– September 21, 2014: Since their coup against legitimacy, the Houthis have seized the capabilities of the Yemeni state, including controlling a large part of the army, weapons, ammunition and the ballistic missile system.
March 25, 2015: The military power of the Houthis has emerged since the intervention of the Arab coalition led by Saudi Arabia in Yemen, and despite the coalition’s announcement of the destruction of about 80% of their missile capabilities with the start of Operation Decisive Storm, ballistic missiles continued to rain down on the Saudi capital, Riyadh.
Mid-February 2017: The Houthis announced that they possessed locally manufactured drones, which they said are capable of carrying out combat and reconnaissance missions, surveys, evaluation and early warning work.
December 2017: The Houthis seized more of that arsenal after assassinating their former ally Ali Abdullah Saleh.
The short and long-range ballistic missiles are the most prominent weapon used by the Houthis in the face of the Arab coalition, and they began using them in May 2015, when they launched missiles with long ranges of about a thousand kilometers targeting the depth of the Kingdom.
Their missile system includes different types, including Russian Scud missiles, the Tochka missile system, the short-range Russian Frog 7, “Qaher 1” and “Qaher 2”, “Zelzal 1” and “Zelzal 2”, and Hwasong-5, from Korea. North.
September 2016: A long-range “Burkan 1” missile was launched towards the Saudi city of Taif.
August 17, 2017: The Yemeni expert in armed conflicts, Ali al-Dhahab, told Al Jazeera Net that the Houthis had obtained new weapons, such as anti-armor and various infantry weapons, and indicated that there are parties in the Arab coalition that turn a blind eye, and may be partners in smuggling operations.
Al-Dhahab explained that “there are large arms smuggling operations carried out by international and regional networks that are difficult to trace and detect, as one of the transnational organized crime operations.”
November 4, 2017: The Houthis targeted King Khalid International Airport with a long-range ballistic missile of the “Burkan H2” type, which has a range of 1,500 km, which the group said was locally manufactured.
The “Burkan H2” is a ballistic missile that has the ability to reach long-range targets at any time, at lower costs, and has the ability to carry different types of warheads, and high explosives, meaning that it is a weapon that knows no borders between countries.
November 24, 2017: The United Nations Independent Monitoring Board said in a report that “there is still no evidence to confirm the identity of the intermediary or supplier” who provided the missiles.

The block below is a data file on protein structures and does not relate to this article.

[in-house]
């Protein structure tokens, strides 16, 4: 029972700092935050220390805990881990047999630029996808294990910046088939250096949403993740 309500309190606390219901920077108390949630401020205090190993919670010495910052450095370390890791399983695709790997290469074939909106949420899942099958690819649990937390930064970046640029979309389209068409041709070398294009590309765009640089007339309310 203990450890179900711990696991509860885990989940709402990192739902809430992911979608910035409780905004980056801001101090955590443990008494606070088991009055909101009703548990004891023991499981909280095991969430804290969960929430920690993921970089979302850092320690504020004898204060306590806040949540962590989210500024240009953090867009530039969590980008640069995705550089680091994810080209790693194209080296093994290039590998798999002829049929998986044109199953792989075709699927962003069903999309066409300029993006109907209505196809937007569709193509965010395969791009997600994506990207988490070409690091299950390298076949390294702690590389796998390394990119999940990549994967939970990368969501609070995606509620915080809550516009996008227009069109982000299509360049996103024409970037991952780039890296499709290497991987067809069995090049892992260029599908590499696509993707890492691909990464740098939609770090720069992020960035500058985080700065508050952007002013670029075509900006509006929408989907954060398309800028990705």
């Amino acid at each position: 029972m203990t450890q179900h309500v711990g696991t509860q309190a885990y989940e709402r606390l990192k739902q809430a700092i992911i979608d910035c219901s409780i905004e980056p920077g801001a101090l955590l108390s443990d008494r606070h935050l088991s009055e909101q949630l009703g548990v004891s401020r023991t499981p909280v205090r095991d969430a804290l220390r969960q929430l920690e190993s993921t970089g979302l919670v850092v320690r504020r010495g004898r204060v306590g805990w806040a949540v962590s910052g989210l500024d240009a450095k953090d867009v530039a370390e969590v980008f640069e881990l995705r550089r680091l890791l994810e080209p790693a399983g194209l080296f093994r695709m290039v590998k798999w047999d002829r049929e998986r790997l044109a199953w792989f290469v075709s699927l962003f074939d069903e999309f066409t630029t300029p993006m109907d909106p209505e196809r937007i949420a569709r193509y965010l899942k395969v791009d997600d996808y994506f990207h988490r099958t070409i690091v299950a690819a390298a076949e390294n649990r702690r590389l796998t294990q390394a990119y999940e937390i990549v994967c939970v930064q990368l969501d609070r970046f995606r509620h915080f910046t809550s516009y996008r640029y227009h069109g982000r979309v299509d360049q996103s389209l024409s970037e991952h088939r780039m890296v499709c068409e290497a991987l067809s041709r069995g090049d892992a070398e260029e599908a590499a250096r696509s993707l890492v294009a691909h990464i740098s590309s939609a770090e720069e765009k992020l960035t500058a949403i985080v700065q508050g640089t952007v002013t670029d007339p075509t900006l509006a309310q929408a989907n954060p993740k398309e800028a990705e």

– December 20, 2017, the Arab coalition announced that the Houthi militia had launched 83 ballistic missiles on Saudi territory since 2015.
– Sources in the army loyal to the legitimate authority reported, in the eighth month of the war, that the Houthis possessed between 60-70 ballistic missiles, including Tochka missiles, with a range of 120 km, with a high-explosive warhead and a weight of 500 kg.
– A confidential report prepared by United Nations sanctions monitors suggested that the ballistic missiles launched by the Houthis on Saudi Arabia were designed and manufactured by Iran.
January 10, 2018: The Houthis announced the introduction of a new, locally developed surface-to-air missile system capable of confronting the aircraft of the Arab coalition in Yemen, and said that this system had managed to shoot down a “Tornado” plane in Saada, northern Yemen, and injuring an F-fighter. 15″ in Sana’a, and they said that their armed forces had become stronger and more capable of confronting and confronting the coalition’s air force.
March 25, 2018: In a televised speech on the occasion of the third anniversary of the intervention of the Arab coalition, the leader of the group, Abdul-Malik al-Houthi, said, “We are coming in the fourth year with our missile systems that penetrate all means of protection for the enemy and our drones that reach a long range and with an unprecedented activation of our military institutions.”
– This statement came in conjunction with their announcement of launching ballistic missiles at Saudi targets, including King Khalid International Airport in Riyadh, Jazan Base in the south of the Kingdom, and Abha Regional Airport in Asir, in addition to bombing other targets inside Saudi Arabia.